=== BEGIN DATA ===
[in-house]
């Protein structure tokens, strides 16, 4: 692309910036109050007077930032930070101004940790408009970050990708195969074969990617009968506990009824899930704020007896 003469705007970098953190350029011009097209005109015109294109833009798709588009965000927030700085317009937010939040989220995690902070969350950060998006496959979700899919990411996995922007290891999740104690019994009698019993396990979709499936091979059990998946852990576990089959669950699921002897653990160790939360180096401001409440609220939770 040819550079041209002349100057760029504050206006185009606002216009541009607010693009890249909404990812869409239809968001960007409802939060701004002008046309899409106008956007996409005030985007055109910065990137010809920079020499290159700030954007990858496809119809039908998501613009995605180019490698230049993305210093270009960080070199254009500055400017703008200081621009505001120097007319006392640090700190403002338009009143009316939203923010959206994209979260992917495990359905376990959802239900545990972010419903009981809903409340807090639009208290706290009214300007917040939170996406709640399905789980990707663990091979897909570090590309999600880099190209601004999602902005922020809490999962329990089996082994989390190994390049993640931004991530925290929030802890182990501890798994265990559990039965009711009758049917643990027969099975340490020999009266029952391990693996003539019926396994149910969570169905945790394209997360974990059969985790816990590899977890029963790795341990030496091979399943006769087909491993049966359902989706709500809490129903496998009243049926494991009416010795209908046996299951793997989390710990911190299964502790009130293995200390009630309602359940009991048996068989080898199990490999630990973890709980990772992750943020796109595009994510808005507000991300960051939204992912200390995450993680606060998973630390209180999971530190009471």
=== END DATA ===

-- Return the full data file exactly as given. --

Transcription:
[in-house]
């Protein structure tokens, strides 16, 4: 692309910036109050007077930032930070101004940790408009970050990708195969074969990617009968506990009824899930704020007896 003469705007970098953190350029011009097209005109015109294109833009798709588009965000927030700085317009937010939040989220995690902070969350950060998006496959979700899919990411996995922007290891999740104690019994009698019993396990979709499936091979059990998946852990576990089959669950699921002897653990160790939360180096401001409440609220939770 040819550079041209002349100057760029504050206006185009606002216009541009607010693009890249909404990812869409239809968001960007409802939060701004002008046309899409106008956007996409005030985007055109910065990137010809920079020499290159700030954007990858496809119809039908998501613009995605180019490698230049993305210093270009960080070199254009500055400017703008200081621009505001120097007319006392640090700190403002338009009143009316939203923010959206994209979260992917495990359905376990959802239900545990972010419903009981809903409340807090639009208290706290009214300007917040939170996406709640399905789980990707663990091979897909570090590309999600880099190209601004999602902005922020809490999962329990089996082994989390190994390049993640931004991530925290929030802890182990501890798994265990559990039965009711009758049917643990027969099975340490020999009266029952391990693996003539019926396994149910969570169905945790394209997360974990059969985790816990590899977890029963790795341990030496091979399943006769087909491993049966359902989706709500809490129903496998009243049926494991009416010795209908046996299951793997989390710990911190299964502790009130293995200390009630309602359940009991048996068989080898199990490999630990973890709980990772992750943020796109595009994510808005507000991300960051939204992912200390995450993680606060998973630390209180999971530190009471």